Detroit teacher wins case against district over water
Detroit — A Detroit teacher has won an unfair labor complaint filed with the Michigan Employment Relation Commission against the school district after she spoke out against contaminated water in her school and claimed she was disciplined by the district.
Administrative Law Judge Julia Stern issued a ruling in favor of Katrina Brown on Monday and ordered the district to distribute an employee notice in all the schools laying out the district’s labor practices.
The posting indicates that teachers were threatened with discipline if they spoke to outside agencies about the water quality and must state the district “will not interfere with, restrain or coerce employees in the exercise of their rights ...”
“The posting is the most important development,” said Shanta Driver, Brown’s attorney. “When a judge issues a posting, it’s usually very generic and you’re often not sure what you’re looking at. This posting is so specific, so clear and really shows how seriously the judge took this case.”
Brown, a former science teacher at John R. King Elementary and Middle School, said she thought she would be lauded for speaking out the contaminated water in her school but instead was threatened and reassigned to a different school.
Brown, a union steward, alleged that the drinking water at the King Elementary contains high levels of lead and copper and that the administration “worked to cover it up” and told parents the water was safe.
Separately, in September 2016, Brown filed a complaint with the Michigan Occupational Safety and Health Administration. According to a June 20 MiOSHA ruling, the Detroit Public Schools Community District did not provide employees at King potable water for hand washing, food washing, washing, eating and cooking utensils during an inspection period from March 30 to May 31 after the district shut off the water at King in early 2016.
The water fountains at King still are closed.
“I’ve been teaching there for over 10 years and receive a 91 teaching score (out of 100) and as soon as I reported the water quality, in 30 seconds of being evaluated, I was rated unsatisfactory,” Brown said to The Detroit News on Tuesday.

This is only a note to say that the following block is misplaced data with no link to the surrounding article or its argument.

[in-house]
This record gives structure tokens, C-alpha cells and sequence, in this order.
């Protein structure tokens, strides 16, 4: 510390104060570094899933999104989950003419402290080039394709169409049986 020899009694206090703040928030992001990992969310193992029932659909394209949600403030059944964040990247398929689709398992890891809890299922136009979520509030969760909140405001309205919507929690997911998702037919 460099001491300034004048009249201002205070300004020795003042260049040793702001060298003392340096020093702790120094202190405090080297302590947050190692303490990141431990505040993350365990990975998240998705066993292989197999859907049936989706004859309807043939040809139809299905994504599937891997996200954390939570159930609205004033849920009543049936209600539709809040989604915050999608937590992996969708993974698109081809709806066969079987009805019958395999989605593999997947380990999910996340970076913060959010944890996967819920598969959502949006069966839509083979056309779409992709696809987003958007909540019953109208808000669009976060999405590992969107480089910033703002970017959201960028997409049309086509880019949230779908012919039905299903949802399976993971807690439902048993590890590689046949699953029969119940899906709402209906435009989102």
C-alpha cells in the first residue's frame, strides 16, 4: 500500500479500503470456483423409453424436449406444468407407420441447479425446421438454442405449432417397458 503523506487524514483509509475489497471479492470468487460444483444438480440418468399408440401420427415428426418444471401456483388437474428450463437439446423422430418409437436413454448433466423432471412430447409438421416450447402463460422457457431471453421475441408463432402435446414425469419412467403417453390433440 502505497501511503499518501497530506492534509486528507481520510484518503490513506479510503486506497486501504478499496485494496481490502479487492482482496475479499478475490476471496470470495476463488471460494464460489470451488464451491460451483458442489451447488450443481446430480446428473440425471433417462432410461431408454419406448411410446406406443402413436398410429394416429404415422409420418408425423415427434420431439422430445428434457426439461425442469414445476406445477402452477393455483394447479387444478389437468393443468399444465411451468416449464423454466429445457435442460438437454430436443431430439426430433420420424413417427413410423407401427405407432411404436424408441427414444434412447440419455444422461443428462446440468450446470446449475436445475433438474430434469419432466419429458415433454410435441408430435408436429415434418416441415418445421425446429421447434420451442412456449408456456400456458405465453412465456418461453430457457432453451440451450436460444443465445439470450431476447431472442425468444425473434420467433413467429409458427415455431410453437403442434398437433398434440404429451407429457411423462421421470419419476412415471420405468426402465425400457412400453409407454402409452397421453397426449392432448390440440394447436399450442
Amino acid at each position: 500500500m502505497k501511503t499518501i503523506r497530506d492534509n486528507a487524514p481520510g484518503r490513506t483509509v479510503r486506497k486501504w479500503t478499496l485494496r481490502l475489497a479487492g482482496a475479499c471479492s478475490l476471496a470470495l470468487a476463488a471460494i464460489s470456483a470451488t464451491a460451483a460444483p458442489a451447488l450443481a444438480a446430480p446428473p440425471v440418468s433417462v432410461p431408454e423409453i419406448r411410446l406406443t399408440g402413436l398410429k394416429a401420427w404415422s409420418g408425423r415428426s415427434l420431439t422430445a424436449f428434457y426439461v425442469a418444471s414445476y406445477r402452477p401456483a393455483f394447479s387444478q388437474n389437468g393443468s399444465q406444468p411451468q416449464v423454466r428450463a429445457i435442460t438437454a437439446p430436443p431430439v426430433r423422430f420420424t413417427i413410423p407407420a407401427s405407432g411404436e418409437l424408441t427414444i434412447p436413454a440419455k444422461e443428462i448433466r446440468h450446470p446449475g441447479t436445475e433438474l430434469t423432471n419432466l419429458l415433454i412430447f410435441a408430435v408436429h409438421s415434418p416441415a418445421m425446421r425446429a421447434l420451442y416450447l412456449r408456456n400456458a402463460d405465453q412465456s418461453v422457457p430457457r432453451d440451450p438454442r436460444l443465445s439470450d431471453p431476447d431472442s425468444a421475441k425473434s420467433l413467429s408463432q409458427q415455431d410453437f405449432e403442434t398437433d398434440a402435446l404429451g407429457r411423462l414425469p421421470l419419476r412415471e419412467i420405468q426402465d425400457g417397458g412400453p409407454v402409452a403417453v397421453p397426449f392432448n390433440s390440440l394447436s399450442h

She also filed a lawsuit in U.S. District Court in September against the district and Mayor Mike Duggan, stating she was harassed and forced to withdraw from teaching because she refused to allow the district “to poison” the children.
The district, she claimed, provided “inadequate bottled water in the hot final two weeks” of the spring term and eventually no water at all to children and staff.
The school district and Duggan’s office each have filed a motion to have the federal case dismissed. U.S. District Judge Bernard A. Friedman has not set a court date.
Driver, Brown’s attorney, said the MERC ruling will help the federal case since it “makes it clear the district did discriminate and threaten more than one teacher,” she said Tuesday.
The district declined to comment on pending litigation.
In 2016, King was among 15 district school buildings that tested positive for high lead levels. In one building, a drinking fountain recorded 100 times the allowable limit according to News archives. The district collected its own samples, and the results were reviewed by the Detroit Health Department.
“She organized with other teachers to bring clean water in the spring and in the fall,” Driver said. “Then, she was transferred to another school, she was given discipline and they refused to recognize her as a union steward.”
“It’s been a long fight for justice and I’m so happy to show everyone and for teachers not to be afraid,” Brown said. “We can’t be afraid to stand up...that’s what we teach kids every day.”
Brown said she hopes to return to King: “They have 921 students I want to go back to and they have openings I’m applying for.”
Staff Writer Jennifer Chambers contributed.